Advancing AI And ‘Huang’s Law’ Could Be Why NVIDIA Moved To Acquire Arm

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Many in the tech world are familiar with the term “Moore’s Law.” Moore’s Law has served as a guiding light for many tech companies over the last few decades when it comes to increasing transistor density. However, both scientists and tech industries have been concerned about when Moore’s Law will cease to be relevant. What will then come next? It was recently proposed that “Huang’s Law” may be the next big thing, especially with respect to artificial intelligence. 

Moore’s Law is an observation named after Intel co-founder Gordon Moore. Moore observed in the 1960s that transistor densities doubled every year and that this process would last for at least ten years. A greater number of transistors leads to more powerful devices. He later revised his observation in 1975 and instead stated that transistor densities doubled every two years. Moore’s observation has proven to be accurate and has since been crowned a “law.” Some have argued that the pace at which transistor densities double has slowed down as we reach the physical limits of silicon. Others have contended that Moore’s Law is still in place. Regardless of these debates, Moore’s Law will eventually no longer be applicable in the tech world.

“Huang’s Law” may succeed the famous Moore’s Law. Huang’s Law is a term coined by The Wall Street Journal journalist Christopher Mims. The “law” is named for NVIDIA president, CEO, and co-founder Jensen Huang. It posits that the power of the chips that are used in artificial intelligence (AI) at least double every year. This law is made possible by countless software and hardware developments.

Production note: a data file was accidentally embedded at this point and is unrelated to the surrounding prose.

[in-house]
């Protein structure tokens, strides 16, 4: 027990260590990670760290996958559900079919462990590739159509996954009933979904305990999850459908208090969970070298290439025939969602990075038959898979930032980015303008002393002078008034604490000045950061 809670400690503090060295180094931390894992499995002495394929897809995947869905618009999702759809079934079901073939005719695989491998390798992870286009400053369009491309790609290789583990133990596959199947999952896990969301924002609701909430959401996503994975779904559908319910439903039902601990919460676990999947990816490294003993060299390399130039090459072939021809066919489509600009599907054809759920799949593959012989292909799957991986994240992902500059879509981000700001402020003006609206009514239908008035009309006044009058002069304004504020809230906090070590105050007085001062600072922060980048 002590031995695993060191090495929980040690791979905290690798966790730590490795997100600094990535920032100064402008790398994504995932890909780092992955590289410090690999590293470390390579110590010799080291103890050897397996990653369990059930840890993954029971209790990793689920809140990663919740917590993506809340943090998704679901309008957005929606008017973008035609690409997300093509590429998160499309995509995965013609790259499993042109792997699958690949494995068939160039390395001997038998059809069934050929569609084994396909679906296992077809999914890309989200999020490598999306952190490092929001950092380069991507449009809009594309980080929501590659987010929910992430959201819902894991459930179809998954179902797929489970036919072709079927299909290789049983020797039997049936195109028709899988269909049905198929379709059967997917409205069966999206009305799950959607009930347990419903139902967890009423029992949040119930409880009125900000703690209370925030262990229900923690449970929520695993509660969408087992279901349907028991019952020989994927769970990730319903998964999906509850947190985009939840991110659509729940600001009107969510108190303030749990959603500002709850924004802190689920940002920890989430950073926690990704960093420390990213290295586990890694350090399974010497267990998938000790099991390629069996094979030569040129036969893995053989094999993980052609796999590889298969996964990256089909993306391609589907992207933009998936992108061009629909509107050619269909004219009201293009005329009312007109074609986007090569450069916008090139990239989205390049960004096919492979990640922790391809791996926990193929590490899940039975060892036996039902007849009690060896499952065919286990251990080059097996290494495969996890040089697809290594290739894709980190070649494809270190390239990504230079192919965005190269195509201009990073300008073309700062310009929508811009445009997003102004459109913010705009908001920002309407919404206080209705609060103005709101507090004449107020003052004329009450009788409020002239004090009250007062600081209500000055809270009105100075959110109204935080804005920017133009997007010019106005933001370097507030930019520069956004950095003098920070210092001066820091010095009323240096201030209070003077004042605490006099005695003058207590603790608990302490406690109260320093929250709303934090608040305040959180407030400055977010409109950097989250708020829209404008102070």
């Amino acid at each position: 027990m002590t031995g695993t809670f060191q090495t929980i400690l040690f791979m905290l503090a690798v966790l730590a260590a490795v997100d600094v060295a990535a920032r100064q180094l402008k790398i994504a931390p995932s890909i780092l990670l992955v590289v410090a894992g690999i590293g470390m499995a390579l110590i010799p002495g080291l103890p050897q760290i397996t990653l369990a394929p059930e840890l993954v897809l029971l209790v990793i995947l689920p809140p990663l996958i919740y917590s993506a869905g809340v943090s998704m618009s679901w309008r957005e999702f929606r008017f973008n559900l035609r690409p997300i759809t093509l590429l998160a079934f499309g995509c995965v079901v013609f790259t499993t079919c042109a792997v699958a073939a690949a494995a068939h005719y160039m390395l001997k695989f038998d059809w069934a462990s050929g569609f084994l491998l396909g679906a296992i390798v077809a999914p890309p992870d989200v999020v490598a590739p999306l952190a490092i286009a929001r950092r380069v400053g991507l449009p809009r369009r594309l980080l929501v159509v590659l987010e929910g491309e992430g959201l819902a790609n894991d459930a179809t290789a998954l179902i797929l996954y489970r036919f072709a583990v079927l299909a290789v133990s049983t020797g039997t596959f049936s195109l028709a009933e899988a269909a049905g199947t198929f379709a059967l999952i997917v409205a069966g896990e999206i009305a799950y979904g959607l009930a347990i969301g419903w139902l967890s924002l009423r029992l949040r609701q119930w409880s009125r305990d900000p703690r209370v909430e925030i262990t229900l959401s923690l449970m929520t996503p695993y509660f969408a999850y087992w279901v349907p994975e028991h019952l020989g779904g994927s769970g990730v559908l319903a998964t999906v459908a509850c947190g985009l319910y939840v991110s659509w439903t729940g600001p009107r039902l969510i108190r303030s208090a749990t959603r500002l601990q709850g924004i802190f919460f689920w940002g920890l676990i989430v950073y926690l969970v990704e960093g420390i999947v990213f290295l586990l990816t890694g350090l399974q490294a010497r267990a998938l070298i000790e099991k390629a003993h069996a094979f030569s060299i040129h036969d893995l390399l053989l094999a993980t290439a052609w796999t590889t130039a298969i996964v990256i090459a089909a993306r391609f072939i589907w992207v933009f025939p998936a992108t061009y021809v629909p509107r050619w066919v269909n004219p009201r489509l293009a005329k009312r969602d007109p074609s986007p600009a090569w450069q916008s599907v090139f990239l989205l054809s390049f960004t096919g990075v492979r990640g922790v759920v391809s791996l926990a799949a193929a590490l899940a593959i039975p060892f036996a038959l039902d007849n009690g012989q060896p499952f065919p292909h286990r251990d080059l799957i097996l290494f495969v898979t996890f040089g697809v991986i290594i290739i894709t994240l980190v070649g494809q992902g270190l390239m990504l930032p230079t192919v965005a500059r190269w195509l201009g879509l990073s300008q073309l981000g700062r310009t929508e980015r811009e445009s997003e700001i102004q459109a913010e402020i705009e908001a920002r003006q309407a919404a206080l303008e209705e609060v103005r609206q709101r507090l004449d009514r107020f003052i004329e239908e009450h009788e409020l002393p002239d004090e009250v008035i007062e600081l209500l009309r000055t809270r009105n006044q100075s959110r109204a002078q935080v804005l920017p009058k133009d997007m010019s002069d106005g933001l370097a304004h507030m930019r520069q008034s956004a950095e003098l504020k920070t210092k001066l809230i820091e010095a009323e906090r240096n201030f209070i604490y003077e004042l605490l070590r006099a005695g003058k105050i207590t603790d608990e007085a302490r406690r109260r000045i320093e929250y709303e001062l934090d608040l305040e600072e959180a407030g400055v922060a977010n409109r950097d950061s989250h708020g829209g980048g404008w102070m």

nvidia jensen huang

A traditional CPU on its own is generally ineffective at processing all the necessary tasks AI requires. GPUs are better suited for these tasks due to their significantly higher core counts and ability to crunch small numbers in parallel. However, even GPUs have their limits, particularly with regards to power consumption.

NVIDIA’s GPUs are already commonly found in data centers and are used for deep learning, which is a general term for teaching AI to perform a task. This can include processes like pattern recognition. This is distinct from AI inference which takes place on an end device. Inference is the application of the learned task.

GPUs can and are used for inference, but an AI accelerator can be even better, since it is purposely built to “accelerate” AI workloads. Arm has been working on AI accelerators for several years as well as a library of machine learning software. This may be one of the reasons that Nvidia acquired Arm for $40 billion USD last week.

This theory is unquestionably not the only reason that NVIDIA purchased Arm. Nevertheless, this acquisition gives NVIDIA access to Arm’s AI capabilities. Huang’s Law may not necessarily have the longevity of Moore’s Law, but it may certainly have provided some motivation for this kind of acquisition. AI is the future and companies are acting accordingly.